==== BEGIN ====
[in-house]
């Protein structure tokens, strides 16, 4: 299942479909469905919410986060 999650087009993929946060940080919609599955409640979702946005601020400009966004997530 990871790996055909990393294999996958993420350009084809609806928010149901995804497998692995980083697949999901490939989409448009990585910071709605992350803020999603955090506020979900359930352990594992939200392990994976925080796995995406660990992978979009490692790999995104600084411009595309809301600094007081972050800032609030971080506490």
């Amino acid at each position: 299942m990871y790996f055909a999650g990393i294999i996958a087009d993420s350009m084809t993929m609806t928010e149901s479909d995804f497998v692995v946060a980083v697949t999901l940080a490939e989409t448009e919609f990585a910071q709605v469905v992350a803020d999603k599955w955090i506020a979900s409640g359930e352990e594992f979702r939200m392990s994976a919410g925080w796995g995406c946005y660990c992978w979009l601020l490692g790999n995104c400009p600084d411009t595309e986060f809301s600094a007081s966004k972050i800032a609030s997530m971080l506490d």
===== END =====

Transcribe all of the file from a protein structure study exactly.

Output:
[in-house]
């Protein structure tokens, strides 16, 4: 299942479909469905919410986060 999650087009993929946060940080919609599955409640979702946005601020400009966004997530 990871790996055909990393294999996958993420350009084809609806928010149901995804497998692995980083697949999901490939989409448009990585910071709605992350803020999603955090506020979900359930352990594992939200392990994976925080796995995406660990992978979009490692790999995104600084411009595309809301600094007081972050800032609030971080506490």
């Amino acid at each position: 299942m990871y790996f055909a999650g990393i294999i996958a087009d993420s350009m084809t993929m609806t928010e149901s479909d995804f497998v692995v946060a980083v697949t999901l940080a490939e989409t448009e919609f990585a910071q709605v469905v992350a803020d999603k599955w955090i506020a979900s409640g359930e352990e594992f979702r939200m392990s994976a919410g925080w796995g995406c946005y660990c992978w979009l601020l490692g790999n995104c400009p600084d411009t595309e986060f809301s600094a007081s966004k972050i800032a609030s997530m971080l506490d």